where and are some quasi-concave functions depending on the GAN variants. Table 1 shows the family of f-GAN [10, 9] and Wasserstein GAN.

We can model these GAN variants as two-player zero-sum games and the training algorithms for these variants of GAN follow by simply changing and in the updating rule accordingly in Algorithm 1. Following the proof in Theorem 5.2, we can show that the time average of generated distributions will converge to the data distribution and the discriminator will converge to as shown in Table 1.

max width=0.8center Divergence metric value of the game Kullback-Leibler 1 0 Reverse KL 1 -1 Pearson 0 0 Squared Hellinger 1 0 Jensen-Shannon - WGAN 0 0

Table 1: Variants of GANs under the zero-sum game framework.

6 Experiments

Our Fictitious GAN is a meta-algorithm that can be applied on top of existing GANs. To demonstrate the merit of using Fictitious GAN, we apply our meta-algorithm on DCGAN [27] and its extension conditional DCGAN. Conditional DCGAN allows DCGAN to use external label information to generate images of some particular classes. We evaluate the performance on a synthetic dataset and three widely adopted real-world image datasets. Our experiment results show that Fictitious GAN could improve visual quality of both DCGAN and conditional GAN models.

Image dataset. (1) MNIST: contains 60,000 labeled images of 28 28 grayscale digits. (2) CIFAR-10: consists of colored natural scene images sized at 32 32 pixels. There are 50,000 training images and 10,000 test images in 10 classes. (3) CelebA: is a large-scale face attributes dataset with more than 200K celebrity images, each with 40 attribute annotations.

Parameter Settings.

We used Tensorflow for our implementation. Due to GPU memory limitation, we limit number of historical models to 5 in real-world image dataset experiments. More architecture details are included in supplementary material.

6.1 2D Mixture of Gaussian

Fig. 4 shows the performance of Fictitious GAN for a mixture of 8 Gaussain data on a circle in 2 dimensional space. We use the network structure in [13]

to evaluate the performance of our proposed method. The data is sampled from a mixture of 8 Gaussians uniformly located on a circle of radius 1.0. Each has standard deviation of 0.02. The input noise samples are a vector of 256 independent and identically distributed (i.i.d.) Gaussian variables with mean zero and unit standard deviation.

While the original GANs experience mode collapse [17, 13], Fictitious GAN is able to generate samples over all 8 modes, even with a single discriminator asymptotically.

Iteration 0
Iteration 10k
Iteration 20k
Iteration 30k
Iteration 34k
Figure 4: Performance of Fictitious GAN on 2D mixture of Gaussian data. The data samples are marked in blue and the generated samples are marked in orange.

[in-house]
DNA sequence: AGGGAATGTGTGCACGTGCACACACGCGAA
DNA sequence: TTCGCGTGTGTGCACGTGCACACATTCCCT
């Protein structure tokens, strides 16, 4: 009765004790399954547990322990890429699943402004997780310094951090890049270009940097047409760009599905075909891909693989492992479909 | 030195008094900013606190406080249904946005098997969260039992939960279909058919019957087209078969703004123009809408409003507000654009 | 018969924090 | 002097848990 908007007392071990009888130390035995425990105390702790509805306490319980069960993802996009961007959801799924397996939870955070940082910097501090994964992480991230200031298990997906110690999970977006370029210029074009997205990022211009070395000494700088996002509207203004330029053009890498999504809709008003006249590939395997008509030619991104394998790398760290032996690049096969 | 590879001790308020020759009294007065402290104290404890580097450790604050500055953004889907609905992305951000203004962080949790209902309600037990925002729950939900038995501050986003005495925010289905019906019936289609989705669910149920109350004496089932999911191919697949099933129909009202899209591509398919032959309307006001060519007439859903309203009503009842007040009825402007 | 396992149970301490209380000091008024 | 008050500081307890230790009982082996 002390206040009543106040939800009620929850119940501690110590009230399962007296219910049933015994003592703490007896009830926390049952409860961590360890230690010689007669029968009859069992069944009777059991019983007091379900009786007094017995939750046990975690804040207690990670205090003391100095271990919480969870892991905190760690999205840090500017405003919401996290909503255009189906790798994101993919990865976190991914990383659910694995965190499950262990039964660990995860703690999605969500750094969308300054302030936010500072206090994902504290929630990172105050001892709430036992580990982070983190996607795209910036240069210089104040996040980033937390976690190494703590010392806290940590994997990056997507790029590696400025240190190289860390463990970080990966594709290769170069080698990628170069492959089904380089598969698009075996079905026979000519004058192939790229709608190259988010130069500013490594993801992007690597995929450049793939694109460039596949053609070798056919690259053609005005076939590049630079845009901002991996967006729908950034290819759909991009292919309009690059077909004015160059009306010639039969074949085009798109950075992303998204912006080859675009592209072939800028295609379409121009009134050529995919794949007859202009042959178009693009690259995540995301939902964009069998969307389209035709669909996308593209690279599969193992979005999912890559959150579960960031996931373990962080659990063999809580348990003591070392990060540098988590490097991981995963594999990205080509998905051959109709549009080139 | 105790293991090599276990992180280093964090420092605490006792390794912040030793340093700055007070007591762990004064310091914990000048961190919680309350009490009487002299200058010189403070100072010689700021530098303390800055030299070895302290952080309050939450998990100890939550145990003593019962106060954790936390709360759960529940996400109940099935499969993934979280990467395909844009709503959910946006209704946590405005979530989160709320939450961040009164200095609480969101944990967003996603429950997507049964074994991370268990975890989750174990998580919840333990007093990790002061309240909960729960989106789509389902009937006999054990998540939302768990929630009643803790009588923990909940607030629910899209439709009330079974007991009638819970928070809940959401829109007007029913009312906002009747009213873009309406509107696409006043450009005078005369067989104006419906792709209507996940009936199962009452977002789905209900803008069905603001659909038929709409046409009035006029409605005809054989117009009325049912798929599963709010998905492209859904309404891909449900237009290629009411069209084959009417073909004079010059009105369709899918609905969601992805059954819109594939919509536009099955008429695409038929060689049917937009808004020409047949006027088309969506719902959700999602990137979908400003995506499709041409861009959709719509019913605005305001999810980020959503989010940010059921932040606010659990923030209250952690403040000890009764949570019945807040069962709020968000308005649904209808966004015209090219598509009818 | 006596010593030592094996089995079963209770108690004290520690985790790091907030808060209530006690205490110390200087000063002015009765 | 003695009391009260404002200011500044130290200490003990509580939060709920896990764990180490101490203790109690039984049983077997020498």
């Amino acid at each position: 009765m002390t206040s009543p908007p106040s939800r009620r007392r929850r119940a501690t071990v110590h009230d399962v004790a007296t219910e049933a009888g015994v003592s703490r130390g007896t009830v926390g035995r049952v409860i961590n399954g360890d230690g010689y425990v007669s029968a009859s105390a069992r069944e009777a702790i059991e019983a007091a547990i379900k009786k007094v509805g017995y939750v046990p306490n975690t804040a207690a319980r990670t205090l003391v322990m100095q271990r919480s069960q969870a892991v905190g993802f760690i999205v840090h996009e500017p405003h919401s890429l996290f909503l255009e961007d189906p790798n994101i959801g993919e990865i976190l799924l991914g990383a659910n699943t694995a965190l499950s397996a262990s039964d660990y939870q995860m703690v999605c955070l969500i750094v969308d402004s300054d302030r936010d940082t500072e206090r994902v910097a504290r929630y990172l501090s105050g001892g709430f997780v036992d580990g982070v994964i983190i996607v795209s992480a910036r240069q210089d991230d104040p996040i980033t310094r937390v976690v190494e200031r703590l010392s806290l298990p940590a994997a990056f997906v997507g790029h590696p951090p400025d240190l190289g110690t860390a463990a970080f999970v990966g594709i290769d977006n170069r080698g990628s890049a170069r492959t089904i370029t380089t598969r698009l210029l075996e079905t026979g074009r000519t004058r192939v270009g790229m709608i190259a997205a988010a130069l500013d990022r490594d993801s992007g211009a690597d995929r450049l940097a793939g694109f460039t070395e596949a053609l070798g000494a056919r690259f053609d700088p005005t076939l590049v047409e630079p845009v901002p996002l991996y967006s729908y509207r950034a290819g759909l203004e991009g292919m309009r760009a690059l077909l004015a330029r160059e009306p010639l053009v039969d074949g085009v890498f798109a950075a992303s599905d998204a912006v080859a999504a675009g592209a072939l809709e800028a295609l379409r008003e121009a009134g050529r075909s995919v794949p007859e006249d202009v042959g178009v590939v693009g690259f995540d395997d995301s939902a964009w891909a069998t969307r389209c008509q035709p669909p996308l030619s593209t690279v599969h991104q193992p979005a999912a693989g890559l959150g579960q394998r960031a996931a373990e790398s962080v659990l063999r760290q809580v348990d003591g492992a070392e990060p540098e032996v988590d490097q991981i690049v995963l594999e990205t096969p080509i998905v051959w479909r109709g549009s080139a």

6.2 Qualitative Results for Image Generation

We show visual quality of samples generated by DCGAN and conditional DCGAN, trained by proposed Fictitious GAN. In Fig. 5 first row corresponds to generated samples. We apply train DCGAN on CelebA dataset, and train conditional DCGAN on MNIST and CIFAR-10. Each image in the first row corresponds to the image in the same grid position in second row of Fig. 5 . The second row shows the nearest neighbor in training dataset computed by Euclidean distance. The samples are randomly drawn without cherry picking, they are representative of model output distribution.

In CelebA, we can generate face images with various genders, skin colors and hairstyles. In MNIST dataset, all generated digits have almost visually identical samples. Also, digit images have diverse visual shapes and fonts. CIFAR-10 dataset is more challenging, images of each object have large visual appearance variance. We observe some visual and label consistency in generated images and the nearest neigbhors, especially in the categories of airplane, horse and ship. Note that though we theoratical proved that Fictitious GAN could improve robustness of training in best response strategy, the visual quality still depends on the baseline GAN architecture and loss design, which in our case is conditional DCGAN.

Figure 5: Generated images in CelebA, MNIST and CIFAR-10. Top row samples are generated, bottom row images are corresponding nearest neighbors in training dataset.

6.3 Quantitative Results

In this section, we quantitatively show that DCGAN models trained by our Fictitious GAN could gain improvement over traditional training methods. Also, we may have a better performance by applying Fictitious gan on other existing gan models. The results of comparison methods are directly copied as reported.

Metric. The visual quality of generated images is measured by the widely used Inception score metric [20]. It measures visual objectiveness of generated image and correlates well with human scoring of the realism of generated images. Following evaluation scheme of  [20] setup, we generate 50,000 images from our model to compute the score.

max width=0.4center Method Score Fictitious cDCGAN* 7.27 0.10 DCGAN* [28](best variant) 7.16 0.10 MIX+WGAN* [14] 4.04 0.07 Fictitious DCGAN 6.63 0.06 DCGAN [28] 6.16 0.07 GMAN [18] 6.00 0.19 WGAN [14] 3.82 0.06 Real data 11.24 0.12                            Note: * denotes models that use labels for training.

Table 2: Inception Score on CIFAR-10.